An Overview of Website Requirements Basics


Prior to the creation of something as potentially complex and ubiquitous of a website, an analyst must create a thorough, precise set of requirements in consultation with the right subject matter experts and business stakeholders. But unless one is armed with the proper planning procedures and techniques, the prospect of creating requirements for something as vast as an online business presence or functioning e-commerce system (or both) can be intimidating. The following considerations are worth examination as an analyst goes through the process of website requirements creation and can potentially save time and costly mistakes.

Similarities and Differences from Other Types of Requirements Projects

Website requirements are similar to other types of system requirements in that you use many of the same tools to discern them: focus groups, user interviews, surveys, and prototyping and visualization tools are especially useful for websites. Prototyping in particular can be enormously useful in evaluating websites for missing requirements. According to Karl E. Weigers in Software Requirements, prototypes can reveal missing or unnecessary functionality, unaddressed error conditions, poor navigation, and more 1. Often equally or more helpful than prototypes are requirements visualization tools such as wireframes, UML models, and mock-up screens.

Also, while many requirements projects involve numerous phases of implementation, this approach is almost always essential in website design. Prior to any website launch, consider a Beta phase in which you recruit a select audience to use it. Once this sample group has a chance to “test-drive” the new features, you will likely get some feedback that no one thought of in the discovery and development process. Therefore in your requirements planning, it may make sense to build in several phases for evolving prototypes or mock-ups, another phase for a Beta launch, and a final phase for the real site launch.

Websites are different from other types of system requirements in that the marketing team may be more involved, and graphic designers may play just as key a role as developers and engineers. With the exception of internal websites, most are public facing. For internal websites that focus more on function than form, the process may be more similar to the traditional requirements gathering route.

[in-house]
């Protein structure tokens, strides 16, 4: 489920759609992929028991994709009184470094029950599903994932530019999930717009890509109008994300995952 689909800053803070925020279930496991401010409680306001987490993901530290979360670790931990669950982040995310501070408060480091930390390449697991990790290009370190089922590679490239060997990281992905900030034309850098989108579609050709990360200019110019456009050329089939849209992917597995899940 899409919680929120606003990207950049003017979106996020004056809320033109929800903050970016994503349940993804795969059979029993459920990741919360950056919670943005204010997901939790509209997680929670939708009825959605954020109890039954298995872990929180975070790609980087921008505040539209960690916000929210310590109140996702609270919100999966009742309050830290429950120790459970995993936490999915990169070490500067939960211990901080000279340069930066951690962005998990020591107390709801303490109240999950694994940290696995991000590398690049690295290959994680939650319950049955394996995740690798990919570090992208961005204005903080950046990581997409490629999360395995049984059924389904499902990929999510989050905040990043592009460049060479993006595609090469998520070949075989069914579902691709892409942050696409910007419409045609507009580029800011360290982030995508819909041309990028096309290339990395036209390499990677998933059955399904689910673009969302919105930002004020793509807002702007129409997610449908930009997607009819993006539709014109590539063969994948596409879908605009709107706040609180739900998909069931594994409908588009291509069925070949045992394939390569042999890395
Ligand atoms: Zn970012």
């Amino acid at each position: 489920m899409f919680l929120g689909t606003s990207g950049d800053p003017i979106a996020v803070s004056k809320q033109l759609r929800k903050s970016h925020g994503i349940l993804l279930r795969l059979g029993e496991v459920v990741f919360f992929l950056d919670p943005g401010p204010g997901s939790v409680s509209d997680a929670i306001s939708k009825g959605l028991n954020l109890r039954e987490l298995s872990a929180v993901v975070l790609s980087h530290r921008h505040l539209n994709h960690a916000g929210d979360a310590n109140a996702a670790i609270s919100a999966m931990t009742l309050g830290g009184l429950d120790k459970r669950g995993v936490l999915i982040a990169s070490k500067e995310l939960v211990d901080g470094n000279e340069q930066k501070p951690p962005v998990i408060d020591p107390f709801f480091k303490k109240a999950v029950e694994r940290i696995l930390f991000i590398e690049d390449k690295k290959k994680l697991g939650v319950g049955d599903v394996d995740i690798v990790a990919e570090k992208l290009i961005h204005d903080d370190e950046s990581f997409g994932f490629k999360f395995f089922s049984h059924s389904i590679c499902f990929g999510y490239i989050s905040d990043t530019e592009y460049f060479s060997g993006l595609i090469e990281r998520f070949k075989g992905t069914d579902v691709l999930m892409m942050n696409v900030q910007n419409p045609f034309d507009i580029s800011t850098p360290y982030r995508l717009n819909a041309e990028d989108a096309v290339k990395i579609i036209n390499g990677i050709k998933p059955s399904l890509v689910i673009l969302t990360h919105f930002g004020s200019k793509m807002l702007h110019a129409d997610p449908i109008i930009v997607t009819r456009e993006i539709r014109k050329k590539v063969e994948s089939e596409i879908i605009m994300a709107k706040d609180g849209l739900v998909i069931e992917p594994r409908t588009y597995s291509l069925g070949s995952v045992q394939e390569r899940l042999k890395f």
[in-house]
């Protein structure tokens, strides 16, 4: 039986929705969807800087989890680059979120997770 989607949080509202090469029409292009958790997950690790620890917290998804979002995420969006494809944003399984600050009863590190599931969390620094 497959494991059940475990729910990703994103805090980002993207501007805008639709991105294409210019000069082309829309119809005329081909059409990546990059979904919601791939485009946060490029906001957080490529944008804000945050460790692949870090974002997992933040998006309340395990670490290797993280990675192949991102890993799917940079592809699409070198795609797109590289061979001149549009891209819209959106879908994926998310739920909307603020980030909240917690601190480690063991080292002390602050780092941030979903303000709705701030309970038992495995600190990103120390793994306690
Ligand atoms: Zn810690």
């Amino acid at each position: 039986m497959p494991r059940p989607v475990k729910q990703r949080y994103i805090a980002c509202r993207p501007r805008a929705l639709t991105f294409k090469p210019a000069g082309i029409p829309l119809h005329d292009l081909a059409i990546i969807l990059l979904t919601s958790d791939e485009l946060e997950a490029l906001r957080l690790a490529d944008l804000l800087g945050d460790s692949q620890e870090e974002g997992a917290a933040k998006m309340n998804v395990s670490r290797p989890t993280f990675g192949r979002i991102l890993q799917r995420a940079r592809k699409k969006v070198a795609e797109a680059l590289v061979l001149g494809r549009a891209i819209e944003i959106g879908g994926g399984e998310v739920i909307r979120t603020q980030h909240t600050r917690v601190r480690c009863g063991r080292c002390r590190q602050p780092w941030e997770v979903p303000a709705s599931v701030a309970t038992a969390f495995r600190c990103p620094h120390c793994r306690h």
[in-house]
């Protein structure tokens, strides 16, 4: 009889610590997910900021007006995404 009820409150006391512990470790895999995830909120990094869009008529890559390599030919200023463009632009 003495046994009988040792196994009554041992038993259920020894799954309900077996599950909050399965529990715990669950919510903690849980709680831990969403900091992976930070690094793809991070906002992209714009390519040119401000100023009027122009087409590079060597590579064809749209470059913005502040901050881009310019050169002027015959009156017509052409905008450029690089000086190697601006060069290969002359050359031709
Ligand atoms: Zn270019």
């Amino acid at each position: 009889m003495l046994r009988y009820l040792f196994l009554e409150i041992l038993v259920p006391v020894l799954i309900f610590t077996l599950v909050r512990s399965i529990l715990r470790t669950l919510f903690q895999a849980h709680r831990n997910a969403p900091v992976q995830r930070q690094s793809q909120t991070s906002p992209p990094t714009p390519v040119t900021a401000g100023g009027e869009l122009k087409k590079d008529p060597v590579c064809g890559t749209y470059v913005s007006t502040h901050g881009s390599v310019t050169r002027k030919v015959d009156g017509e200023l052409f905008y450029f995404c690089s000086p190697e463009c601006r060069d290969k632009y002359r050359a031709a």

Key Considerations

An Overview of Website Requirements BasicsYou will want to weigh the following features in concert with your stakeholders to see what direction to take on some of them, and whether the others are even legitimate needs for your company. However, before you can weigh these, you must know what the key objective of your site is. In her article “Website Requirements,” Kimberly Krause Berg notes key questions that an analyst should ask business owners: “Is the site an e-commerce site, directory, blog, or informational site? What do we want the site to do, and why? What do we need to create a successful Website?” 2

Additionally, a crucial consideration to website requirements is the ongoing concern for audience design. When it comes to websites, your requirements must be wed to marketing, because you’re writing requirements for audience needs. Is your audience fairly technically savvy? You can include more advanced features? Scholarly? You can include academic features such the ability to customize and run reports, for example. For an audience of mostly women, consider more feminine colors and features. For an older audience, consider larger font sizes, and so on. If your site will have an audience with multiple types of demographics and needs, you may need to write a subset of requirements for each group in order to create a smooth user experience.

Another consideration to keep in mind is device requirements. Where and how will this site be primarily accessed? Will your audience(s) be viewing it on their phones or mobile devices so that everything must be simple and clean, or is it an intranet site used in-house that will be primarily accessed on computer by people who are already familiar with most of the content? The latter type of scenario would also more easily lend itself to large, slower-loading files such as video or large graphics.

Once these business questions are answered, more granular details of the user experience, such as the key features below, can be examined. Some of the following features may be of more interest to your business owners and marketing team than to software developers. In putting together your stakeholder list, be sure to include current and potential customers who likely to be strong leads in helping you discern what is truly needed.

  • Graphic design and layout – As we mentioned above, when a site is customer-facing (or even if it’s not), prototyping can be essential in helping everyone envision exactly what to expect of the final product. A working prototype also reveals when a site may be visually appealing but not functional or easy to navigate.

  • Ease of update (content management system available for business owners) – If the person who drives the site’s content is someone other than the software developer, and updates will be frequent and/or time-sensitive, a content management system must be built in. Discerning which type is best and what its features should be may require a set of requirements unto itself.

  • Log-in/security/rights-based contributing – If the public is permitted to contribute to the content via blogs or other forms of social media, or if the site’s information is sensitive, authentication prior to contributing or updating content is essential. It may also be useful to track changes based on user/IP address so that developers can track who contributed what.